Date published: March 28, 2016

EarthWord – Induced Seismicity

The occurrence or frequency of earthquakes for which the origin is attributable to human activities.

Date published: May 27, 2015

Hydraulic Fracturing (Frac) Sand Sources and Production in the United States

Newly released research from the U.S. Geological Survey describes U.S. hydraulic fracturing (frac) sand deposits and their locations, and provides estimates of frac sand production, consumption, and reserves. A companion map of producing and potential frac sand and resin-coated sand source units in the conterminous U.S. is also included.

Date published: May 11, 2015

The Chemistry of Waters that Follow from Fracking: A Case Study

In a study of 13 hydraulically fractured shale gas wells in north-central Pennsylvania, USGS researchers found that the microbiology and organic chemistry of the produced waters varied widely from well to well.

Date published: January 27, 2015

Historical Hydraulic Fracturing Trends and Data Unveiled in New USGS Publications

Two new U.S. Geological Survey publications that highlight historical hydraulic fracturing trends and data from 1947 to 2010 are now available.

Filter Total Items: 7
May 31, 2018

PubTalk 5/2018 — Yes Humans really are causing induced earthquakes

Title: Yes, Humans Really Are Causing Earthquakes! How Energy Industry Practices are Causing Earthquakes in America's Heartland

  • In every year since 2014, Oklahoma has had more earthquakes than California.
  • Oil and gas operations are "inducing" these earthquakes.
  • The earthquake rate has dropped by more than 50 percent due to changes in industry
Attribution:
Hydraulic Fracturing and Directional Drilling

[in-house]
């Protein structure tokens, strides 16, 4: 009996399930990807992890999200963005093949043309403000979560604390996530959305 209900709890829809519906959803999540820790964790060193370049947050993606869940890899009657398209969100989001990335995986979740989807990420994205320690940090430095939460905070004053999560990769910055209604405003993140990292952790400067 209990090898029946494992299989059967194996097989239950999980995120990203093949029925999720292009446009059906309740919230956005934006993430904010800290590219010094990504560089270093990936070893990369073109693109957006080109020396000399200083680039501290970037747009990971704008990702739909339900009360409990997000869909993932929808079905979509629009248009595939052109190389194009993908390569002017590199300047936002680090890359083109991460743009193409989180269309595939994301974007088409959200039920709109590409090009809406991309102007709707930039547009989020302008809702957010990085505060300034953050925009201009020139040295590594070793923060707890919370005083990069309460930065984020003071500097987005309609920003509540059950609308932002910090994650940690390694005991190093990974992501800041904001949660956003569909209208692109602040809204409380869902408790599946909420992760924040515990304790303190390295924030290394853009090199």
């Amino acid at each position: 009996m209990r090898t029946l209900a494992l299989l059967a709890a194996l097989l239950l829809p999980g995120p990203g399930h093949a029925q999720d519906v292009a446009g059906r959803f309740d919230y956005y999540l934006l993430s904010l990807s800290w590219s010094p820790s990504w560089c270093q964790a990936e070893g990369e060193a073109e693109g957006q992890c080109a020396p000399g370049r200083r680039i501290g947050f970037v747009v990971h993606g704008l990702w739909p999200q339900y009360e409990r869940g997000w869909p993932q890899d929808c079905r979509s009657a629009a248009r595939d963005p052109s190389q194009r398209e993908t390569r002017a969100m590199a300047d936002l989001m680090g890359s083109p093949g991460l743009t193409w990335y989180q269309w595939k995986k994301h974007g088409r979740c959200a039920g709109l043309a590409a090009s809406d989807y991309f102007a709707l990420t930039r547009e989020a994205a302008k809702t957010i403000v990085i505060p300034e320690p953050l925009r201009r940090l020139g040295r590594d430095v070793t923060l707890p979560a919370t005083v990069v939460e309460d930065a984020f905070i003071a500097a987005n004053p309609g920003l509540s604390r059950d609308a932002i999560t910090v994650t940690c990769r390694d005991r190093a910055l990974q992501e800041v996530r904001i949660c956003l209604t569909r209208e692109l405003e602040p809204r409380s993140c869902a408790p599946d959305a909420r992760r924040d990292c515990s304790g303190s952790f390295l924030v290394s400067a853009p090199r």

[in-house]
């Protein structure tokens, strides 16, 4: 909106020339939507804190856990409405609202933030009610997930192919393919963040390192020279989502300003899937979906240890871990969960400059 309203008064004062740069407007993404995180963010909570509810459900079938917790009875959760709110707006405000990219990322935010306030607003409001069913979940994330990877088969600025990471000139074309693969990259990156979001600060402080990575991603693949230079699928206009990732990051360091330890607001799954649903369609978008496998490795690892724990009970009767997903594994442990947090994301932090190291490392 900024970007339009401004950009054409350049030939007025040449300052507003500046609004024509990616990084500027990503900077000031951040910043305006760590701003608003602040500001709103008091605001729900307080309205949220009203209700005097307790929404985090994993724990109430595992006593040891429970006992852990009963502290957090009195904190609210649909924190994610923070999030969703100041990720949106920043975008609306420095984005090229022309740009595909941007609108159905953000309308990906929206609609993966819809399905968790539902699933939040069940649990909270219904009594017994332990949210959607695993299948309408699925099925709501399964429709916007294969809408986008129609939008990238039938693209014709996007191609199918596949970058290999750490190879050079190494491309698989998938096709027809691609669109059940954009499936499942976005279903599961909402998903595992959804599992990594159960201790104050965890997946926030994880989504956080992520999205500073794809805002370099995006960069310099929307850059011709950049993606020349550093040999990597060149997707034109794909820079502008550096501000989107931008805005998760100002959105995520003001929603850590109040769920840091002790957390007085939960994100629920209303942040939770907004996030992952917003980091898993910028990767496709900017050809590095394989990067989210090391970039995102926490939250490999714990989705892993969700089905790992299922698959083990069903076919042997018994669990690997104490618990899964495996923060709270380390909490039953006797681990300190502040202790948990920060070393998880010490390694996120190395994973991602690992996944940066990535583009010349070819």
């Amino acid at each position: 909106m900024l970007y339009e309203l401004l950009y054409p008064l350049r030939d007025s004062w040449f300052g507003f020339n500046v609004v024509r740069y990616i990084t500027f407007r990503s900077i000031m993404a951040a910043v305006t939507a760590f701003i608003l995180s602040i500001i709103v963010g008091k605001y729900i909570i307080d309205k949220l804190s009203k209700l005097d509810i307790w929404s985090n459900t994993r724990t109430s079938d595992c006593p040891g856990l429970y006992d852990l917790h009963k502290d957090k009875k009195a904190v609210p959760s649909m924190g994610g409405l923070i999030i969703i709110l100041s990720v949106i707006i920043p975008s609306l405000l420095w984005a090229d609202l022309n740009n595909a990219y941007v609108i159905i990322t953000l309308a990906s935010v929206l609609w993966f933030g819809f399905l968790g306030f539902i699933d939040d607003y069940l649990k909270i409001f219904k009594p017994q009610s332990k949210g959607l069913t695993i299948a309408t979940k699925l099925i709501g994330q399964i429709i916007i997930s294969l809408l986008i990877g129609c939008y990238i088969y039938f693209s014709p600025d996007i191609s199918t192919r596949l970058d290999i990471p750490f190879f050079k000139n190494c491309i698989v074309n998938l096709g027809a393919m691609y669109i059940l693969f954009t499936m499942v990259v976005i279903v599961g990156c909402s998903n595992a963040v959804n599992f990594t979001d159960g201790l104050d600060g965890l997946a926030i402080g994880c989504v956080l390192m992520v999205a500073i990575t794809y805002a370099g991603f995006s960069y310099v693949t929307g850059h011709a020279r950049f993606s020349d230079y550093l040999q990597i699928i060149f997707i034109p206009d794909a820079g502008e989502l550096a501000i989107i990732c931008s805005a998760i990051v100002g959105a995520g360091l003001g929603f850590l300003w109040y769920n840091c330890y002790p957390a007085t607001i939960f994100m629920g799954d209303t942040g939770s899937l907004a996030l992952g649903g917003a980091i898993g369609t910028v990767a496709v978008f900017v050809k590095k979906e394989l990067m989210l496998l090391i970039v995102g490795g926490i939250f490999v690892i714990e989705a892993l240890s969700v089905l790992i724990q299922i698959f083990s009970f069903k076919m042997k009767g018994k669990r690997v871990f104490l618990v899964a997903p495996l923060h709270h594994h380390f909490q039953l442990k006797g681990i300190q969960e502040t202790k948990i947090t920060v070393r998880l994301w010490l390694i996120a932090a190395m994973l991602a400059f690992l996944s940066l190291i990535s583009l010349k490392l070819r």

November 17, 2016

Hydraulic Fracturing and Directional Drilling

Hydraulic Fracturing and Directional Drilling

Image: Perforating Gun for Hydraulic Fracturing
March 14, 2016

Perforating Gun for Hydraulic Fracturing

Unused and spent perforating gun used in oil and gas drilling and hydraulic fracturing. The pipe on the bottom left, shows holes created by the explosive charges mounted inside the pipe.

Attribution: Energy and Minerals
video thumbnail: Science or Soundbite? Shale Gas, Hydraulic Fracturing, and Induced Earthquakes
April 3, 2012

Science or Soundbite? Shale Gas, Hydraulic Fracturing, and Induced Earthquakes

Hydraulic fracturing is the process of injecting wells with water, sand, and chemicals at very high pressure. This process creates fractures in deeply buried rocks to allow for the extraction of oil and natural gas as well as geothermal energy. USGS scientists discuss the opportunities and impact associated with hydraulic fracturing. Doug Duncan, associate coordinator for

Attribution: Natural Hazards
video thumbnail: Unconventional Oil and Gas—Fueling the Future
June 23, 2011

Unconventional Oil and Gas—Fueling the Future

The Nation relies on oil and gas to power its economy, and unconventional gas is the fastest-growing energy resource in the United States. The U.S. Geological Survey is the authoritative, unbiased source for assessments of the world's oil and gas endowment. Come learn how these exciting new energy resources may contribute to the energy mix.

Attribution: Energy and Minerals
video thumbnail: Unconventional Oil and Gas—Fueling the Future
June 23, 2011

Unconventional Oil and Gas—Fueling the Future

The Nation relies on oil and gas to power its economy, and unconventional gas is the fastest-growing energy resource in the United States. The U.S. Geological Survey is the authoritative, unbiased source for assessments of the world's oil and gas endowment. Come learn how these exciting new energy resources may contribute to the energy mix.

Attribution: Energy and Minerals
Generalized image showing the key points in hydraulic fracturing

Generalized image showing the key points in hydraulic fracturing

Generalized image showing the key points in hydraulic fracturing for oil and gas development where water is part of the process.

Attribution: Energy and Minerals